A common question that we are seeing from some of our clients responsible for HR is
"we have made a job offer, with the individual due to start next month and due to the downturn in work caused by COVID-19, we don’t need this person now. Can we withdraw the offer?"
The answer depends on a number of factors.
The first point here is whether or not the individual has accepted your offer. A contract is only binding after both offer and acceptance of the offer, so it can be withdrawn at any time before it is accepted.
If the offer has been accepted, a binding contract is in place. This means that the contract would have to be terminated by giving the amount of notice specified in the contract. If that notice period expires before their actual start date, for example there is a one week notice period and their start date is two weeks away, there will be no notice pay due as the contract will end before they were due to start earning. However if the notice period runs past the start date, you may have to pay some notice pay to avoid a claim.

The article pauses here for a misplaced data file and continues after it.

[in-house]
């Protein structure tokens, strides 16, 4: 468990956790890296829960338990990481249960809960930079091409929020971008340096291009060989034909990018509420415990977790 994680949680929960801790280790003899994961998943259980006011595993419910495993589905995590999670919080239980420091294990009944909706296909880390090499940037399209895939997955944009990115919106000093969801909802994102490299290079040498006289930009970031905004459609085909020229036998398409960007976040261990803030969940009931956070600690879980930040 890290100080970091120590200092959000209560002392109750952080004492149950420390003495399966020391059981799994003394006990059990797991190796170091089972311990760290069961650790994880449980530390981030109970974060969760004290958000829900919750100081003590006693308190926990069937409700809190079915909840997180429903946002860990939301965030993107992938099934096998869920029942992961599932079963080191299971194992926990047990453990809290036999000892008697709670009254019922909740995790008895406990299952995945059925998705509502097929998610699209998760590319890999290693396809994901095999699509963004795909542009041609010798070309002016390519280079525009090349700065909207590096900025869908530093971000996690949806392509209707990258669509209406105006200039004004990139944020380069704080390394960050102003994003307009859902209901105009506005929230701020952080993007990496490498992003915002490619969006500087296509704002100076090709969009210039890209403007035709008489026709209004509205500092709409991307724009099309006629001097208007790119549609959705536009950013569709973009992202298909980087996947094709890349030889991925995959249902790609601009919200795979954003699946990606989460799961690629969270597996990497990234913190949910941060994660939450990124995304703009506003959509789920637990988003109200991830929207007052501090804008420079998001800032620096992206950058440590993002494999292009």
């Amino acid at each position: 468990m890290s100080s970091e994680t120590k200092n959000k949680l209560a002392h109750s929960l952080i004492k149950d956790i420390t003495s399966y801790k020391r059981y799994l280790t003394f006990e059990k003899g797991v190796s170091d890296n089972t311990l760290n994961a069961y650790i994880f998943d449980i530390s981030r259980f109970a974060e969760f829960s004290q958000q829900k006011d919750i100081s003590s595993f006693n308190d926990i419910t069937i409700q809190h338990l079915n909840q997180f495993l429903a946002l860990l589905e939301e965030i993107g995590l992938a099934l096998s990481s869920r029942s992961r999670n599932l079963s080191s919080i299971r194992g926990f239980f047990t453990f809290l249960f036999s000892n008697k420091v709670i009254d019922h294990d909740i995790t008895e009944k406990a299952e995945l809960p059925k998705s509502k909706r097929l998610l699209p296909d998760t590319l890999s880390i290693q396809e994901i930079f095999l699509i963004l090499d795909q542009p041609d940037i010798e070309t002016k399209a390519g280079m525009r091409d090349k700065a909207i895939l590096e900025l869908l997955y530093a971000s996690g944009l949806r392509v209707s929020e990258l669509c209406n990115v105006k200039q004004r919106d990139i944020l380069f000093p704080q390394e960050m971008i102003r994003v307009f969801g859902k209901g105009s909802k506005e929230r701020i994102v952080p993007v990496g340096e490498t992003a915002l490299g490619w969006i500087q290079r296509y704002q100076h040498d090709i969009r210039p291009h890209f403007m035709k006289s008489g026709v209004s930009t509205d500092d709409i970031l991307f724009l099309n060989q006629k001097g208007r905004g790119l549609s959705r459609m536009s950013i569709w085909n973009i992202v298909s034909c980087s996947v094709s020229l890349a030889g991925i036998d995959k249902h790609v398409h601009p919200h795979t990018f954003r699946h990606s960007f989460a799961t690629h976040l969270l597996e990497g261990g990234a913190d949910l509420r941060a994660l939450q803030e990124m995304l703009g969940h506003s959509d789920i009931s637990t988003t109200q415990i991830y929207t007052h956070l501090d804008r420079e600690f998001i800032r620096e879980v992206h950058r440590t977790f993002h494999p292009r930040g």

One area that can cause confusion is where the contract states that there is a shorter notice period during a probationary period. Depending on how the contract has been worded, the individual might be able to argue that termination did not take place “during” probation and therefore claim a longer notice period. This issue can be avoided with careful wording in the contract.
In all cases, you still need to be careful about allegations of discrimination and therefore should keep a record of the business reasons for withdrawing the claim. You should always take care when making job offers in the first place; unexpected changes are one thing, but if a downturn was expected when you made the offer, causing the individual to give up gainful employment elsewhere, that could potentially lead to issues.
The individual will inevitably be left disappointed and facing financial hardship if they have resigned from another employment in order to take up your offer. The government job retention scheme may offer them a solution, with it being possible for their former employer to take them back and then place them on furlough, although that is not mandatory and will be a matter for that other employer to consider.
If you have similar issues in your business and would like further advice, please contact Will Walsh by email at Will.Walsh@dmhstallard.com
or by phone on 01293 558540.